Farmer with buffalo, 2007. Photo: Andy Siitonen / Creative commons

met Chen Yizi: their discussions about how the collective farm system obstructed the development of agriculture started a long collaboration.

Mao Zedong’s death in 1976, the purge of the Maoist “gang of four” that followed, and Deng Xiaoping’s emergence as the undisputed party leader in 1978, marked a big political turning-point. The cultural revolution was repudiated.

A “Beijing spring” was declared, allowing open political discussion that had been impossible under Mao. The “four modernisations” (economy, agriculture, science and defence) reform policy was adopted; the use of market mechanisms and some opening-up to capitalism were key elements.

At the top of the party, Deng Xiaoping sidelined Hua Guofeng, Mao’s obvious successor. In the ranks, intellectuals and officials who had been sent to the countryside returned to Beijing – including Deng Yingtao and Chen Yizi.[1] Along with Wang Xiaoqiang, Deng and Chen became central figures in a group of reform economists who in 1979 began to meet on weekends in parks and empty offices in Read the rest of this entry »


Social justice and ecological disaster: Red Green Study Group comments

June 28, 2018

Integrated strategies to face the crisis in relations between society and nature – “essentially, the dynamics of capitalist economic relations” – have been proposed to Labour by the Red Green Study Group in the UK.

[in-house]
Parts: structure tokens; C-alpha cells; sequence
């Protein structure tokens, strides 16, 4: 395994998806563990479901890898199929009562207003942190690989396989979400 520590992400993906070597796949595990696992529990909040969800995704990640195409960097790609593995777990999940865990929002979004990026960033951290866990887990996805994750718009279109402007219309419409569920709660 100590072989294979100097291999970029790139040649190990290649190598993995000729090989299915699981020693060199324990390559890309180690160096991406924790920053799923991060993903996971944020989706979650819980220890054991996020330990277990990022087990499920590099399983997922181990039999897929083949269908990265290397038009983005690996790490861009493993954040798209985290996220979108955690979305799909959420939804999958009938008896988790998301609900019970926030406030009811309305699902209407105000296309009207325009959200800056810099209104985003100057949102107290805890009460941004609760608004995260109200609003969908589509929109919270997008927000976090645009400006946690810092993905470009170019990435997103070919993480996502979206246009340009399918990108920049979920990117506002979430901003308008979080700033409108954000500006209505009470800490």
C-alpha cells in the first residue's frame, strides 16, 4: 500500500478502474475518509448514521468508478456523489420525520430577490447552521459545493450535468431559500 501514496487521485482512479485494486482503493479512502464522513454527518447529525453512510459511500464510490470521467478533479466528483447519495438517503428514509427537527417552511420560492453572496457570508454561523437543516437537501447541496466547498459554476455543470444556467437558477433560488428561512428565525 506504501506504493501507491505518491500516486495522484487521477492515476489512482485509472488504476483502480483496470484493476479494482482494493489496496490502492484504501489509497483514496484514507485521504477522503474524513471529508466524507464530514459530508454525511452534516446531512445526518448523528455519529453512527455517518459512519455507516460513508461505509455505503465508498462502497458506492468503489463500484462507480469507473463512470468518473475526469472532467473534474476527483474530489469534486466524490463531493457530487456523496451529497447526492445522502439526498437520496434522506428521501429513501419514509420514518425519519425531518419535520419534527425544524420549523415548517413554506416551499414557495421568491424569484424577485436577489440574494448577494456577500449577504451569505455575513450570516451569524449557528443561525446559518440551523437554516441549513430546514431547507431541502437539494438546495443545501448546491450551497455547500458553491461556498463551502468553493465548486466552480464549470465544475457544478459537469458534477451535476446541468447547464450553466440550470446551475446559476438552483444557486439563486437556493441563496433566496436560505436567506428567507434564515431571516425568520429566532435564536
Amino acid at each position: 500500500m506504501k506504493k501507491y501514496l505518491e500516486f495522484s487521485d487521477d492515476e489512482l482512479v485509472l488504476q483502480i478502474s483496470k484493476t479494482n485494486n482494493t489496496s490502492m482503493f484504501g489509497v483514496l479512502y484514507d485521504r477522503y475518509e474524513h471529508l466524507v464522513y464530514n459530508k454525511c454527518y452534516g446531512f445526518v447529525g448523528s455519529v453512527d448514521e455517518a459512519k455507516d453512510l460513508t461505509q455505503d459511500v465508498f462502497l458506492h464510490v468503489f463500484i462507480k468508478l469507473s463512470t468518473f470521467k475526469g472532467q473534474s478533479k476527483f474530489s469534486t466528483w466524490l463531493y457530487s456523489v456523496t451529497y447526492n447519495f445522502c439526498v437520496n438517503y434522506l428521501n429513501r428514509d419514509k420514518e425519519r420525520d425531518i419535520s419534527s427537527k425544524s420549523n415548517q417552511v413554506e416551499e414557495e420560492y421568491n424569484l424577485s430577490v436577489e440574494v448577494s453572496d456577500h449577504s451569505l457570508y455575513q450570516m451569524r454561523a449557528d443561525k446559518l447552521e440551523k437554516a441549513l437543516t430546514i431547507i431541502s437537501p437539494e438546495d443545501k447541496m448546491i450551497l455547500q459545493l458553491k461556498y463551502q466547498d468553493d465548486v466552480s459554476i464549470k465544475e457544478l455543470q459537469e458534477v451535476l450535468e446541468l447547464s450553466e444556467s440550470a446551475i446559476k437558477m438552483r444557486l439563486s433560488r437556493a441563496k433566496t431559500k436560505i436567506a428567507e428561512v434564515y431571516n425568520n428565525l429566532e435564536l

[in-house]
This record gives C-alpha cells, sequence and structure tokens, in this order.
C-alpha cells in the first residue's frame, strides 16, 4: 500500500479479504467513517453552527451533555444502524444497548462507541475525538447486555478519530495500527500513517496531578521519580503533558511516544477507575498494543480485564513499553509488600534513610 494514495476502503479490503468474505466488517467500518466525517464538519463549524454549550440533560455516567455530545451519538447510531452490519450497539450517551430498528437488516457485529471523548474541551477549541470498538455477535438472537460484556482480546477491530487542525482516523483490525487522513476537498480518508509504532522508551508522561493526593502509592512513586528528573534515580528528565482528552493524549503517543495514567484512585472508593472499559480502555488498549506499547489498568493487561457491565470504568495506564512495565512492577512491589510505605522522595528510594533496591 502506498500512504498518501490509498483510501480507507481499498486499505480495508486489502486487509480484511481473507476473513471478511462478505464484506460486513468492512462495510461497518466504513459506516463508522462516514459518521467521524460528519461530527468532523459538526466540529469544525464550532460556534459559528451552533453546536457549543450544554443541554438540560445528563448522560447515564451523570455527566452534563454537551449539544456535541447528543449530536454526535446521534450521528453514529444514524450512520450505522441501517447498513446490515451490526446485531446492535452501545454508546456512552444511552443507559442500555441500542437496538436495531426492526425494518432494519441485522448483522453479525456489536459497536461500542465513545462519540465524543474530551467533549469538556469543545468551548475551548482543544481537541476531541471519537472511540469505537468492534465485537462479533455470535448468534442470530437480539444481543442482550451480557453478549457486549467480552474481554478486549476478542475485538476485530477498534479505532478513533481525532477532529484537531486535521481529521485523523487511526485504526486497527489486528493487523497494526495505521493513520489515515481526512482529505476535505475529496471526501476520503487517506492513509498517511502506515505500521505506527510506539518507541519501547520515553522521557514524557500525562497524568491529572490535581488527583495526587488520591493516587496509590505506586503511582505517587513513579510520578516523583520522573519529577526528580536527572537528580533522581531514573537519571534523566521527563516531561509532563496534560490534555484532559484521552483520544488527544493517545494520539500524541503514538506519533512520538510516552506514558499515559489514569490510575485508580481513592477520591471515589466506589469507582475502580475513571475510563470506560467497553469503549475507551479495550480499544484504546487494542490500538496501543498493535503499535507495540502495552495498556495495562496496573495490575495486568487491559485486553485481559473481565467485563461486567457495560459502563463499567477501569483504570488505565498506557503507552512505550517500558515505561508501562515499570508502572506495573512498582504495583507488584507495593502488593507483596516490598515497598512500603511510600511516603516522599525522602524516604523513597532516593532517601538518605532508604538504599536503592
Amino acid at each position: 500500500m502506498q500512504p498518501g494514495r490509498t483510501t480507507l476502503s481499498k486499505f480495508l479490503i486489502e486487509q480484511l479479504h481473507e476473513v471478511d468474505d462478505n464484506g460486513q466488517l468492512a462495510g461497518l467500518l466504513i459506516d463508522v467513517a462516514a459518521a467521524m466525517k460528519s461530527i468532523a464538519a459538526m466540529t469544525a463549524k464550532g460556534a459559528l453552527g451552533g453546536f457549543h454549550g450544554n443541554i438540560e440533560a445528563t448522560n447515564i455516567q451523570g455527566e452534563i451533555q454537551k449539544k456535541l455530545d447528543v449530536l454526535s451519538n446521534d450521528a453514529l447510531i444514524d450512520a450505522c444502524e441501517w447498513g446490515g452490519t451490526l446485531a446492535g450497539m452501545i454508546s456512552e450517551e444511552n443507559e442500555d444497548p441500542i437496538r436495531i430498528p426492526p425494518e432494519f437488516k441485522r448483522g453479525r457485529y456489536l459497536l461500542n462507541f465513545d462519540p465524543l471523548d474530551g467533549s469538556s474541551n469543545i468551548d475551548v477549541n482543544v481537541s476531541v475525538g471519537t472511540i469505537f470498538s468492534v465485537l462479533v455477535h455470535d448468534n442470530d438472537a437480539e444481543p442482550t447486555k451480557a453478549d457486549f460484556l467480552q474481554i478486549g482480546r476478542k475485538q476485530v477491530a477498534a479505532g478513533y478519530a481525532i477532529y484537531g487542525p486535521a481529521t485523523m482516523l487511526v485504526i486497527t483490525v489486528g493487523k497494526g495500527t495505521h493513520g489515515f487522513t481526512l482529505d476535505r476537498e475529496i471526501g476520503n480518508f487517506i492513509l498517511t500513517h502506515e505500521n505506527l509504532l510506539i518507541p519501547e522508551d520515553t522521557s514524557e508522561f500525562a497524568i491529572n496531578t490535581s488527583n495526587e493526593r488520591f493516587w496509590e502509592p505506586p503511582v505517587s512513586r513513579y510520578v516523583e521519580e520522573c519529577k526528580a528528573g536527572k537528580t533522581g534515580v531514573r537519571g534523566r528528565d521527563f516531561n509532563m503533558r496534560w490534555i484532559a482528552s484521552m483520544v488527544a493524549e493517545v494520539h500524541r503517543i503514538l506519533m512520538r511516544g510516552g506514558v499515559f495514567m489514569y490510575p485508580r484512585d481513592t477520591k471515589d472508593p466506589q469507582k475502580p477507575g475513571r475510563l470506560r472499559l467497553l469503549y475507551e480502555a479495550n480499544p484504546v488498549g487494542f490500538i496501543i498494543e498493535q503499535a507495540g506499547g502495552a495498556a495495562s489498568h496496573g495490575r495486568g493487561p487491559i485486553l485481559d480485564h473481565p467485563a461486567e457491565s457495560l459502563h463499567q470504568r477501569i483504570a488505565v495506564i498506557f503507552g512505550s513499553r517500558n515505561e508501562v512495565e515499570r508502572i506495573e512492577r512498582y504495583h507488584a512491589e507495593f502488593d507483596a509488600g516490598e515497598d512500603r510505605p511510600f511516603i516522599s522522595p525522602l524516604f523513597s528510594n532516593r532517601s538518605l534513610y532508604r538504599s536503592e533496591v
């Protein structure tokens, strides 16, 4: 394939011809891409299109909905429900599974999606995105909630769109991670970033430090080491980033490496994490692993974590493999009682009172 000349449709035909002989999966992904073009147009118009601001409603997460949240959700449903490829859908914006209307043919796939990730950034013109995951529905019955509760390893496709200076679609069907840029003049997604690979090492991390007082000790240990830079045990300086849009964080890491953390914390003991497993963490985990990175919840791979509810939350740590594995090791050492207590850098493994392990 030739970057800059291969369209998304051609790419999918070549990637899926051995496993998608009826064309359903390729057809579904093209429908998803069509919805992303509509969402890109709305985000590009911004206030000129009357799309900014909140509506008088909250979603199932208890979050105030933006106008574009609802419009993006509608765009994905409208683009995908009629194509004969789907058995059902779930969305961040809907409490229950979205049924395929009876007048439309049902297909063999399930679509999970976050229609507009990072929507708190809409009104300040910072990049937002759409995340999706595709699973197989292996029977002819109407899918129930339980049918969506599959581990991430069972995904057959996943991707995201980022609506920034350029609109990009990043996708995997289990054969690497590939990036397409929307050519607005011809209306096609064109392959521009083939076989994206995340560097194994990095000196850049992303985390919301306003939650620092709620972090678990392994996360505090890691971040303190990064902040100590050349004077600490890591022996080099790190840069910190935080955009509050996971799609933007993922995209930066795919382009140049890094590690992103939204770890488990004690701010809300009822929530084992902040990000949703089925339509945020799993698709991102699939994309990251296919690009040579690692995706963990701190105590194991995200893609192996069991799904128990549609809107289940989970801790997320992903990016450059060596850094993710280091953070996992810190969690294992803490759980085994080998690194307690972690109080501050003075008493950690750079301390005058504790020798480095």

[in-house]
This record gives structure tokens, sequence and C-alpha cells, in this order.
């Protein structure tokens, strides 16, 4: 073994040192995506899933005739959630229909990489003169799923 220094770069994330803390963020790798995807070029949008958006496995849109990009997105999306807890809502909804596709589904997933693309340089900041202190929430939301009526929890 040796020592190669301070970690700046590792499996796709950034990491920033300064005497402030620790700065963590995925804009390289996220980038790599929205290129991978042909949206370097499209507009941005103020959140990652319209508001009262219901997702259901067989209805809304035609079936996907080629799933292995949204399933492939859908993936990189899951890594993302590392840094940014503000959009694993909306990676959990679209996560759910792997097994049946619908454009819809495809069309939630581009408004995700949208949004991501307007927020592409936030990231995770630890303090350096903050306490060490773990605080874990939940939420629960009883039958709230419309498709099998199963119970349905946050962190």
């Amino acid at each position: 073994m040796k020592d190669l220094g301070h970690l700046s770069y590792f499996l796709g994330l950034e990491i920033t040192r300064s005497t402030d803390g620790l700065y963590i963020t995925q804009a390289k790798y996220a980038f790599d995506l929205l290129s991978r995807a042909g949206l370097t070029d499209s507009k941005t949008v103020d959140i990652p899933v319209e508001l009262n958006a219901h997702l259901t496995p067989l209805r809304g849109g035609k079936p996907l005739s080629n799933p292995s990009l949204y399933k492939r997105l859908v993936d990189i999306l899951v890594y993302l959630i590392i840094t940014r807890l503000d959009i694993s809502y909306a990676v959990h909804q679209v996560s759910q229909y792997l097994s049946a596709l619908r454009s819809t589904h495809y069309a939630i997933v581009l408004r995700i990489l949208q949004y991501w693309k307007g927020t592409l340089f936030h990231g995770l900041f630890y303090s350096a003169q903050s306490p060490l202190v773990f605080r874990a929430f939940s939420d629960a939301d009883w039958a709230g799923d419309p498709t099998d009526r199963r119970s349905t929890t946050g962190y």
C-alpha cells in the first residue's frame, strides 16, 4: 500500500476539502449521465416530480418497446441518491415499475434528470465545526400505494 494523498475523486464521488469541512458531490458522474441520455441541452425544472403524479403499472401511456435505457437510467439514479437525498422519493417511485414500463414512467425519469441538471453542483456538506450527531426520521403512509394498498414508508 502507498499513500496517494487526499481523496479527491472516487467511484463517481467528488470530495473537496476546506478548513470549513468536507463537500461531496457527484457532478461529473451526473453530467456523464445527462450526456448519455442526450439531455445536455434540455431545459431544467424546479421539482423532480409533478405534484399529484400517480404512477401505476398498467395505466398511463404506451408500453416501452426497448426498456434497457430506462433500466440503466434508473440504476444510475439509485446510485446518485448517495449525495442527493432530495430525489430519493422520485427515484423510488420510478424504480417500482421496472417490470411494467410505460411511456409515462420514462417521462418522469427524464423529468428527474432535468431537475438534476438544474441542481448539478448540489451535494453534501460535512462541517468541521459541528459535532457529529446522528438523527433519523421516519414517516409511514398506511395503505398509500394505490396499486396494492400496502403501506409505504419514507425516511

In a response to the Labour Party’s National Policy Forum consultation, Environment, Energy and Culture: A Greener Britain, the group says a “combined approach” to tackling poverty, inequality and environmental degradation is vital.

The whole response is attached as a PDF here. Or you can read it on line on the Red Green Labour blog here. Or download it from the Labour party site here.

The group’s summary says:

This response is the result of prolonged discussion among members of the RED-GREEN STUDY GROUP, which has been working since 1992 on bringing together green, socialist and feminist thinking.

Contributors include trade unionists, members of the Labour Party, members of the Green Party and unaffiliated socialists. Our commitment to producing this response arose from the renewal of hope given by the election of Jeremy Corbyn and the new leadership of the Party.

Our response covers a wide range of topics, across transport, industrial production, farming and food, fishing, biodiversity, planning, energy production and conservation, climate change, health, education Read the rest of this entry »


Still bigger mountains of plastic on the way

March 6, 2018

Oil, gas and petrochemicals companies are responding to public revulsion about plastic waste in their own special way: by investing billions to INCREASE plastics production.

Thanks to their efforts, global output of ethylene and propylene, the two main raw materials for plastics production, is expected to RISE BY ONE-THIRD in the next seven years.

I am all in favour of campaigns to cut down the insanely wasteful use of plastic bottles, bags and